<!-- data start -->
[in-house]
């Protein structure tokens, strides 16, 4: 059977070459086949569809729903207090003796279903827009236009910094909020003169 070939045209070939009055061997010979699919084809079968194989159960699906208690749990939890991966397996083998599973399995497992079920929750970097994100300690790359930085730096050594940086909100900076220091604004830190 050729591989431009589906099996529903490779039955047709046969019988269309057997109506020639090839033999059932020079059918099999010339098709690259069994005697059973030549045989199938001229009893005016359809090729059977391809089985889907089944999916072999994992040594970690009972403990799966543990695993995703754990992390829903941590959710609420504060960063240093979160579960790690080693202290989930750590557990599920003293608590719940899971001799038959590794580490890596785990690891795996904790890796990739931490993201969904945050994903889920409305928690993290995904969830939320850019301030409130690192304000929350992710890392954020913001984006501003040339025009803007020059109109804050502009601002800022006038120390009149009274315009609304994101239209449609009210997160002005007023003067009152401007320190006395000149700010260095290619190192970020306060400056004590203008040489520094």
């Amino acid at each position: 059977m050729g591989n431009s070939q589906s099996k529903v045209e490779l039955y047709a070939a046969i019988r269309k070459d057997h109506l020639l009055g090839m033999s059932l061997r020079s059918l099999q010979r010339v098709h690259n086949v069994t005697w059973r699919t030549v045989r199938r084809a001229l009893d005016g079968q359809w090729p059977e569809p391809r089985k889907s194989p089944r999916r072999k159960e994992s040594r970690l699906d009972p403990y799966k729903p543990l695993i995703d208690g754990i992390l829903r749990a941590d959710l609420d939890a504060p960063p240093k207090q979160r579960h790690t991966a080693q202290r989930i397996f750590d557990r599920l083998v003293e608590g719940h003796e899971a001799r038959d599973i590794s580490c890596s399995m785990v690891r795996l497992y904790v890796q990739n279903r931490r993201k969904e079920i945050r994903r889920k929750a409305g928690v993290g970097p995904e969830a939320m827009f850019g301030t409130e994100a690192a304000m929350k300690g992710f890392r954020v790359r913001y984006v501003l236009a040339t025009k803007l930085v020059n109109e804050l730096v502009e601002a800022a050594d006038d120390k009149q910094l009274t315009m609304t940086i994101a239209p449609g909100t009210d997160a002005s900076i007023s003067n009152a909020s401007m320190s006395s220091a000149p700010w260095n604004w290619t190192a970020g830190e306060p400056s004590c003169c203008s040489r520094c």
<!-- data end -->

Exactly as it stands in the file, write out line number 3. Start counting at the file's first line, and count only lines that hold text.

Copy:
């Amino acid at each position: 059977m050729g591989n431009s070939q589906s099996k529903v045209e490779l039955y047709a070939a046969i019988r269309k070459d057997h109506l020639l009055g090839m033999s059932l061997r020079s059918l099999q010979r010339v098709h690259n086949v069994t005697w059973r699919t030549v045989r199938r084809a001229l009893d005016g079968q359809w090729p059977e569809p391809r089985k889907s194989p089944r999916r072999k159960e994992s040594r970690l699906d009972p403990y799966k729903p543990l695993i995703d208690g754990i992390l829903r749990a941590d959710l609420d939890a504060p960063p240093k207090q979160r579960h790690t991966a080693q202290r989930i397996f750590d557990r599920l083998v003293e608590g719940h003796e899971a001799r038959d599973i590794s580490c890596s399995m785990v690891r795996l497992y904790v890796q990739n279903r931490r993201k969904e079920i945050r994903r889920k929750a409305g928690v993290g970097p995904e969830a939320m827009f850019g301030t409130e994100a690192a304000m929350k300690g992710f890392r954020v790359r913001y984006v501003l236009a040339t025009k803007l930085v020059n109109e804050l730096v502009e601002a800022a050594d006038d120390k009149q910094l009274t315009m609304t940086i994101a239209p449609g909100t009210d997160a002005s900076i007023s003067n009152a909020s401007m320190s006395s220091a000149p700010w260095n604004w290619t190192a970020g830190e306060p400056s004590c003169c203008s040489r520094c």